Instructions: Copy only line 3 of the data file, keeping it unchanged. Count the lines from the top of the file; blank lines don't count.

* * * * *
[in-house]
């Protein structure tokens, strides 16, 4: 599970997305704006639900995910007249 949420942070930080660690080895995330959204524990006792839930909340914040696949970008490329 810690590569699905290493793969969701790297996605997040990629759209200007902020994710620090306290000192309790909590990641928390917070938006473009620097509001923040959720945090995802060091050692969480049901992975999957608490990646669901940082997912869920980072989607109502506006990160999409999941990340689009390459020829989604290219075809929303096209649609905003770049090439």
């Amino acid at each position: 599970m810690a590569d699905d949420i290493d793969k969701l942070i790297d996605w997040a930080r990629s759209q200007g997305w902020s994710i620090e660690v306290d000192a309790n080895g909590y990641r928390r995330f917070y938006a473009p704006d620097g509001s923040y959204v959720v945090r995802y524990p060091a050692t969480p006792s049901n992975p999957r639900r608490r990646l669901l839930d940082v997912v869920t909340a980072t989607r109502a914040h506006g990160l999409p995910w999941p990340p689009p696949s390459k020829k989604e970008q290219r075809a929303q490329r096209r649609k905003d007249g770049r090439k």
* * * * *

């Amino acid at each position: 599970m810690a590569d699905d949420i290493d793969k969701l942070i790297d996605w997040a930080r990629s759209q200007g997305w902020s994710i620090e660690v306290d000192a309790n080895g909590y990641r928390r995330f917070y938006a473009p704006d620097g509001s923040y959204v959720v945090r995802y524990p060091a050692t969480p006792s049901n992975p999957r639900r608490r990646l669901l839930d940082v997912v869920t909340a980072t989607r109502a914040h506006g990160l999409p995910w999941p990340p689009p696949s390459k020829k989604e970008q290219r075809a929303q490329r096209r649609k905003d007249g770049r090439k």